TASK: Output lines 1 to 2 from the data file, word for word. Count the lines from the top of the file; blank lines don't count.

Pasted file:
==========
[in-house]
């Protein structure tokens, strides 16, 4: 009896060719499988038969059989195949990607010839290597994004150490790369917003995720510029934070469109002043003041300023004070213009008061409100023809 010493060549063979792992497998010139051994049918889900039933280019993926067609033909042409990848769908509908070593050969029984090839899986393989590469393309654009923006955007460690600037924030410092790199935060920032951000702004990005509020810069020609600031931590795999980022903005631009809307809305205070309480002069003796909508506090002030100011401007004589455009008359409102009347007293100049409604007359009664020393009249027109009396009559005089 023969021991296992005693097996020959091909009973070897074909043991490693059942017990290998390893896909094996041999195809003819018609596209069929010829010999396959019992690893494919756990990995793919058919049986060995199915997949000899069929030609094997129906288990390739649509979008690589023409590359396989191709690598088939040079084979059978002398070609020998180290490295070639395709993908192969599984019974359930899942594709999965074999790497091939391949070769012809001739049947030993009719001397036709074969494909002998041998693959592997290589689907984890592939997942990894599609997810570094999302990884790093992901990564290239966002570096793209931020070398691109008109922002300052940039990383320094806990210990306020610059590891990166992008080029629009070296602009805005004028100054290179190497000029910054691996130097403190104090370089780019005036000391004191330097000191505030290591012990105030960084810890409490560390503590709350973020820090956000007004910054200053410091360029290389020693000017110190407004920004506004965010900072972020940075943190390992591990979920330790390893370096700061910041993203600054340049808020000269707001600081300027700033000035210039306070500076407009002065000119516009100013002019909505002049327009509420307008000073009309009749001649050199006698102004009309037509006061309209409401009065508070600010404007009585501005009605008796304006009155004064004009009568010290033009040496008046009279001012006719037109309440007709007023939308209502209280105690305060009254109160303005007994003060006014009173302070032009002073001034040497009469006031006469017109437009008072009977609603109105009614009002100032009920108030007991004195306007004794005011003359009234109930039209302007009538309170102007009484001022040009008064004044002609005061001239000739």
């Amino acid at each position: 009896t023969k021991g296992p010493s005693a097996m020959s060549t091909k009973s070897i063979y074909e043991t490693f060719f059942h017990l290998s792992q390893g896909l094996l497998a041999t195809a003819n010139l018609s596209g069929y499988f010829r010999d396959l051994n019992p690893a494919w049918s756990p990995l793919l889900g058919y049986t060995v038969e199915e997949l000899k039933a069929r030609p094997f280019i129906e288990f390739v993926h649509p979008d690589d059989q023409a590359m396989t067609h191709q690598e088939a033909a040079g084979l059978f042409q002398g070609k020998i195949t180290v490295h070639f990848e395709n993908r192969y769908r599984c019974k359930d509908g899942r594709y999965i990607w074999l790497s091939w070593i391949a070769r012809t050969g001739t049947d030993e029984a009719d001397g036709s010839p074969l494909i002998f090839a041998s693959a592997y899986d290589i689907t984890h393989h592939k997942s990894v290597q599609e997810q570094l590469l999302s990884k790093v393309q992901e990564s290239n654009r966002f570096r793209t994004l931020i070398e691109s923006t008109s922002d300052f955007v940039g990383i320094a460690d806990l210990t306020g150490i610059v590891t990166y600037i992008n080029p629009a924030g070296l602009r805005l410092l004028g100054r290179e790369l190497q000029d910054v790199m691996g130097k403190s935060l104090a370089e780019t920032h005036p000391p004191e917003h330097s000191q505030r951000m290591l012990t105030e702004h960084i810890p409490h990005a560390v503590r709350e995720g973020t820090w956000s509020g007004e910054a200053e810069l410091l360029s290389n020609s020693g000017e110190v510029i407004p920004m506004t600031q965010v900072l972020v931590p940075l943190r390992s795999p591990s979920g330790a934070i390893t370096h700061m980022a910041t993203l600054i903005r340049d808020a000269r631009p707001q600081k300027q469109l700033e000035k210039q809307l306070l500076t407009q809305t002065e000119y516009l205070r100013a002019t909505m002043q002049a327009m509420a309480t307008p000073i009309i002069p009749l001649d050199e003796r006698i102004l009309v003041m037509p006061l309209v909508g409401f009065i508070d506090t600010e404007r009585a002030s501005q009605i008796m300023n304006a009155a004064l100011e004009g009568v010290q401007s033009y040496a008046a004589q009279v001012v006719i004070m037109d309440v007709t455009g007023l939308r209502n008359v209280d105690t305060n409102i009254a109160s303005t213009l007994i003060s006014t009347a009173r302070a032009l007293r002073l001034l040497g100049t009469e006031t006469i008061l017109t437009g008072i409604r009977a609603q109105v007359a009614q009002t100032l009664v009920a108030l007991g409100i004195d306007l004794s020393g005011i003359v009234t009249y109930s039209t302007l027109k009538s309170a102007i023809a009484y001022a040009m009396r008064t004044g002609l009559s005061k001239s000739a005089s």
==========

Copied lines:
[in-house]
């Protein structure tokens, strides 16, 4: 009896060719499988038969059989195949990607010839290597994004150490790369917003995720510029934070469109002043003041300023004070213009008061409100023809 010493060549063979792992497998010139051994049918889900039933280019993926067609033909042409990848769908509908070593050969029984090839899986393989590469393309654009923006955007460690600037924030410092790199935060920032951000702004990005509020810069020609600031931590795999980022903005631009809307809305205070309480002069003796909508506090002030100011401007004589455009008359409102009347007293100049409604007359009664020393009249027109009396009559005089 023969021991296992005693097996020959091909009973070897074909043991490693059942017990290998390893896909094996041999195809003819018609596209069929010829010999396959019992690893494919756990990995793919058919049986060995199915997949000899069929030609094997129906288990390739649509979008690589023409590359396989191709690598088939040079084979059978002398070609020998180290490295070639395709993908192969599984019974359930899942594709999965074999790497091939391949070769012809001739049947030993009719001397036709074969494909002998041998693959592997290589689907984890592939997942990894599609997810570094999302990884790093992901990564290239966002570096793209931020070398691109008109922002300052940039990383320094806990210990306020610059590891990166992008080029629009070296602009805005004028100054290179190497000029910054691996130097403190104090370089780019005036000391004191330097000191505030290591012990105030960084810890409490560390503590709350973020820090956000007004910054200053410091360029290389020693000017110190407004920004506004965010900072972020940075943190390992591990979920330790390893370096700061910041993203600054340049808020000269707001600081300027700033000035210039306070500076407009002065000119516009100013002019909505002049327009509420307008000073009309009749001649050199006698102004009309037509006061309209409401009065508070600010404007009585501005009605008796304006009155004064004009009568010290033009040496008046009279001012006719037109309440007709007023939308209502209280105690305060009254109160303005007994003060006014009173302070032009002073001034040497009469006031006469017109437009008072009977609603109105009614009002100032009920108030007991004195306007004794005011003359009234109930039209302007009538309170102007009484001022040009008064004044002609005061001239000739």